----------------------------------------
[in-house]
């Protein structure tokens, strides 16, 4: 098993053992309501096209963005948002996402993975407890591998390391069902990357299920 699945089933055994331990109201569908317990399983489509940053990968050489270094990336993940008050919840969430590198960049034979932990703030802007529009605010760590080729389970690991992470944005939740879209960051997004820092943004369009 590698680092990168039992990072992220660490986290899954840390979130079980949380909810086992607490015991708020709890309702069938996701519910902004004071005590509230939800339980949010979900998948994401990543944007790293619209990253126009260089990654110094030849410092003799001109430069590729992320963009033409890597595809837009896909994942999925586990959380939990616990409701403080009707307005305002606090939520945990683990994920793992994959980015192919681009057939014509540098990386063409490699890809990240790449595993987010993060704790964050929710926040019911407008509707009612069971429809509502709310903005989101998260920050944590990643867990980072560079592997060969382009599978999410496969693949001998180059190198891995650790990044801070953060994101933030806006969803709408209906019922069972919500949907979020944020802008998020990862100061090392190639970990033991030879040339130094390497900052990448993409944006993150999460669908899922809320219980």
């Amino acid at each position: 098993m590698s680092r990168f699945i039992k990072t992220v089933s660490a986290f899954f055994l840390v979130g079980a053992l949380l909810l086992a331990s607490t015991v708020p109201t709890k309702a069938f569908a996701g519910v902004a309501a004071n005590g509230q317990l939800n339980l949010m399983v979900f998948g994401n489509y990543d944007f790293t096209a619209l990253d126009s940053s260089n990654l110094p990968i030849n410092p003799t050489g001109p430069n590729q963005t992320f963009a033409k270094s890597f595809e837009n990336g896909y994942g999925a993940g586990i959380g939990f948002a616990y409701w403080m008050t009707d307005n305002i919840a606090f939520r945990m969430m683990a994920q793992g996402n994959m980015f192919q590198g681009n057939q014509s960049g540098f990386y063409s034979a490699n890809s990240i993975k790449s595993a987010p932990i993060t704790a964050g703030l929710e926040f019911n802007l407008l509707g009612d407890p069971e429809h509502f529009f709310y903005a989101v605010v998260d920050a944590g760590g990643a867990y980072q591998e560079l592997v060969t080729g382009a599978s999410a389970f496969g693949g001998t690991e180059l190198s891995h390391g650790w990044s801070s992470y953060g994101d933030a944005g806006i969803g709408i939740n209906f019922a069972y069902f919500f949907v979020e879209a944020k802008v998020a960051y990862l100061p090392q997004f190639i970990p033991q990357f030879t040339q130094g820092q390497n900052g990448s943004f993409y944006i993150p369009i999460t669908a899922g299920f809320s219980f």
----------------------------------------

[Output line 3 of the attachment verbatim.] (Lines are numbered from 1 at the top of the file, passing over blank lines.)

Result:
């Amino acid at each position: 098993m590698s680092r990168f699945i039992k990072t992220v089933s660490a986290f899954f055994l840390v979130g079980a053992l949380l909810l086992a331990s607490t015991v708020p109201t709890k309702a069938f569908a996701g519910v902004a309501a004071n005590g509230q317990l939800n339980l949010m399983v979900f998948g994401n489509y990543d944007f790293t096209a619209l990253d126009s940053s260089n990654l110094p990968i030849n410092p003799t050489g001109p430069n590729q963005t992320f963009a033409k270094s890597f595809e837009n990336g896909y994942g999925a993940g586990i959380g939990f948002a616990y409701w403080m008050t009707d307005n305002i919840a606090f939520r945990m969430m683990a994920q793992g996402n994959m980015f192919q590198g681009n057939q014509s960049g540098f990386y063409s034979a490699n890809s990240i993975k790449s595993a987010p932990i993060t704790a964050g703030l929710e926040f019911n802007l407008l509707g009612d407890p069971e429809h509502f529009f709310y903005a989101v605010v998260d920050a944590g760590g990643a867990y980072q591998e560079l592997v060969t080729g382009a599978s999410a389970f496969g693949g001998t690991e180059l190198s891995h390391g650790w990044s801070s992470y953060g994101d933030a944005g806006i969803g709408i939740n209906f019922a069972y069902f919500f949907v979020e879209a944020k802008v998020a960051y990862l100061p090392q997004f190639i970990p033991q990357f030879t040339q130094g820092q390497n900052g990448s943004f993409y944006i993150p369009i999460t669908a899922g299920f809320s219980f």